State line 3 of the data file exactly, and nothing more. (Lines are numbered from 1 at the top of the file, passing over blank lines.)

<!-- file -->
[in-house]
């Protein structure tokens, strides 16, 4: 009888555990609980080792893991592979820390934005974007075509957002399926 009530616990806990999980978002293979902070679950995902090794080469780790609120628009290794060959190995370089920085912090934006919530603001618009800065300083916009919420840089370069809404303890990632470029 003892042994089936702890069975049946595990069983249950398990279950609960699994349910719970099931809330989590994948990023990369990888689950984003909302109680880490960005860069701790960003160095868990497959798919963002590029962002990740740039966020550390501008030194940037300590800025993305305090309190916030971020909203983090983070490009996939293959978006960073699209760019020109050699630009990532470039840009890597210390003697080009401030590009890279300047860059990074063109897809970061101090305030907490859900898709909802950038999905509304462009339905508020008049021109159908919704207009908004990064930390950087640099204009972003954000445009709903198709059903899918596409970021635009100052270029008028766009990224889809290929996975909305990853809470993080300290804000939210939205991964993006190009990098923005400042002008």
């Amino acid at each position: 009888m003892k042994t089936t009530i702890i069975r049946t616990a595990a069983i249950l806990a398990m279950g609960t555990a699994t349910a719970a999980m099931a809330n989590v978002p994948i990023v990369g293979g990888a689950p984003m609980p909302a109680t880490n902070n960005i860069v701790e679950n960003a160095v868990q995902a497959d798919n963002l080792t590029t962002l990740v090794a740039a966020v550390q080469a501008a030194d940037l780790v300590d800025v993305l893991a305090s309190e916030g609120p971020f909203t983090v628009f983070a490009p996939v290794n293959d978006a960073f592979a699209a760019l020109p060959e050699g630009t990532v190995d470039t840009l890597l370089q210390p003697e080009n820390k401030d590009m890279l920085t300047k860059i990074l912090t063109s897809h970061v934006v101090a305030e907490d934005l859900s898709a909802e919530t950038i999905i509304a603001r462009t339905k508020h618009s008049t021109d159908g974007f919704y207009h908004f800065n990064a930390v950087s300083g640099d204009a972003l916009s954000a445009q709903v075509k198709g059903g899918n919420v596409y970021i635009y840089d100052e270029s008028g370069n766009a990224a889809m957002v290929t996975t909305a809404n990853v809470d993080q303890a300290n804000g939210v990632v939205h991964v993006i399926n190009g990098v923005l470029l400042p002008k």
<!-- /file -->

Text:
């Amino acid at each position: 009888m003892k042994t089936t009530i702890i069975r049946t616990a595990a069983i249950l806990a398990m279950g609960t555990a699994t349910a719970a999980m099931a809330n989590v978002p994948i990023v990369g293979g990888a689950p984003m609980p909302a109680t880490n902070n960005i860069v701790e679950n960003a160095v868990q995902a497959d798919n963002l080792t590029t962002l990740v090794a740039a966020v550390q080469a501008a030194d940037l780790v300590d800025v993305l893991a305090s309190e916030g609120p971020f909203t983090v628009f983070a490009p996939v290794n293959d978006a960073f592979a699209a760019l020109p060959e050699g630009t990532v190995d470039t840009l890597l370089q210390p003697e080009n820390k401030d590009m890279l920085t300047k860059i990074l912090t063109s897809h970061v934006v101090a305030e907490d934005l859900s898709a909802e919530t950038i999905i509304a603001r462009t339905k508020h618009s008049t021109d159908g974007f919704y207009h908004f800065n990064a930390v950087s300083g640099d204009a972003l916009s954000a445009q709903v075509k198709g059903g899918n919420v596409y970021i635009y840089d100052e270029s008028g370069n766009a990224a889809m957002v290929t996975t909305a809404n990853v809470d993080q303890a300290n804000g939210v990632v939205h991964v993006i399926n190009g990098v923005l470029l400042p002008k």